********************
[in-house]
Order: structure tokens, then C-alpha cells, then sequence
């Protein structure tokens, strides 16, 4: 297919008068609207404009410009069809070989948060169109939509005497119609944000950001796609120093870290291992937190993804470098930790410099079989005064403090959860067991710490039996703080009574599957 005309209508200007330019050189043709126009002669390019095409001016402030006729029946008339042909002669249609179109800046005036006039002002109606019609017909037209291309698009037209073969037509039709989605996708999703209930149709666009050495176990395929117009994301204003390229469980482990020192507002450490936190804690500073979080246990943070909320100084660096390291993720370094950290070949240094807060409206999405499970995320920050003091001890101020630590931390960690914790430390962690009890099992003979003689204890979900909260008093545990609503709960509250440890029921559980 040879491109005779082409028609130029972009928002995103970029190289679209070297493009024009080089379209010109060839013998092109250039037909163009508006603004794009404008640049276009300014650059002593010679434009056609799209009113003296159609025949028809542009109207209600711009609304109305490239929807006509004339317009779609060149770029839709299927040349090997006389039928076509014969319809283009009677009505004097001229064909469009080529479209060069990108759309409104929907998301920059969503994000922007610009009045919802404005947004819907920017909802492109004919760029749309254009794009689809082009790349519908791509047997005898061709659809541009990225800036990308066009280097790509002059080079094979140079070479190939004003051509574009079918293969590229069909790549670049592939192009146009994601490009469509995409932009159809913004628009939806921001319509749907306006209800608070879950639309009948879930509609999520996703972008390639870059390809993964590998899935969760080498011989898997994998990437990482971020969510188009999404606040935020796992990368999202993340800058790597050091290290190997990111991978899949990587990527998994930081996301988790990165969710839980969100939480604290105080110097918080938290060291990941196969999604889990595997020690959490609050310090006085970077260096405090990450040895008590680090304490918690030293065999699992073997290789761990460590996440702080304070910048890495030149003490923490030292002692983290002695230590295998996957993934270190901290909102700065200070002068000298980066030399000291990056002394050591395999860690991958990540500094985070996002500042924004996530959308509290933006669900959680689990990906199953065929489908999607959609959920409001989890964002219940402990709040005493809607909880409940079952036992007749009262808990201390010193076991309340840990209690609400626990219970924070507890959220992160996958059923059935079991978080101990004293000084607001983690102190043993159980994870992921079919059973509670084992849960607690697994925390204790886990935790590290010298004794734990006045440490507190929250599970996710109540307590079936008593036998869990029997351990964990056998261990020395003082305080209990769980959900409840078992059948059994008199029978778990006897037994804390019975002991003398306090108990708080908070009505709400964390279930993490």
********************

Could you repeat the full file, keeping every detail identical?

[in-house]
Order: structure tokens, then C-alpha cells, then sequence
């Protein structure tokens, strides 16, 4: 297919008068609207404009410009069809070989948060169109939509005497119609944000950001796609120093870290291992937190993804470098930790410099079989005064403090959860067991710490039996703080009574599957 005309209508200007330019050189043709126009002669390019095409001016402030006729029946008339042909002669249609179109800046005036006039002002109606019609017909037209291309698009037209073969037509039709989605996708999703209930149709666009050495176990395929117009994301204003390229469980482990020192507002450490936190804690500073979080246990943070909320100084660096390291993720370094950290070949240094807060409206999405499970995320920050003091001890101020630590931390960690914790430390962690009890099992003979003689204890979900909260008093545990609503709960509250440890029921559980 040879491109005779082409028609130029972009928002995103970029190289679209070297493009024009080089379209010109060839013998092109250039037909163009508006603004794009404008640049276009300014650059002593010679434009056609799209009113003296159609025949028809542009109207209600711009609304109305490239929807006509004339317009779609060149770029839709299927040349090997006389039928076509014969319809283009009677009505004097001229064909469009080529479209060069990108759309409104929907998301920059969503994000922007610009009045919802404005947004819907920017909802492109004919760029749309254009794009689809082009790349519908791509047997005898061709659809541009990225800036990308066009280097790509002059080079094979140079070479190939004003051509574009079918293969590229069909790549670049592939192009146009994601490009469509995409932009159809913004628009939806921001319509749907306006209800608070879950639309009948879930509609999520996703972008390639870059390809993964590998899935969760080498011989898997994998990437990482971020969510188009999404606040935020796992990368999202993340800058790597050091290290190997990111991978899949990587990527998994930081996301988790990165969710839980969100939480604290105080110097918080938290060291990941196969999604889990595997020690959490609050310090006085970077260096405090990450040895008590680090304490918690030293065999699992073997290789761990460590996440702080304070910048890495030149003490923490030292002692983290002695230590295998996957993934270190901290909102700065200070002068000298980066030399000291990056002394050591395999860690991958990540500094985070996002500042924004996530959308509290933006669900959680689990990906199953065929489908999607959609959920409001989890964002219940402990709040005493809607909880409940079952036992007749009262808990201390010193076991309340840990209690609400626990219970924070507890959220992160996958059923059935079991978080101990004293000084607001983690102190043993159980994870992921079919059973509670084992849960607690697994925390204790886990935790590290010298004794734990006045440490507190929250599970996710109540307590079936008593036998869990029997351990964990056998261990020395003082305080209990769980959900409840078992059948059994008199029978778990006897037994804390019975002991003398306090108990708080908070009505709400964390279930993490």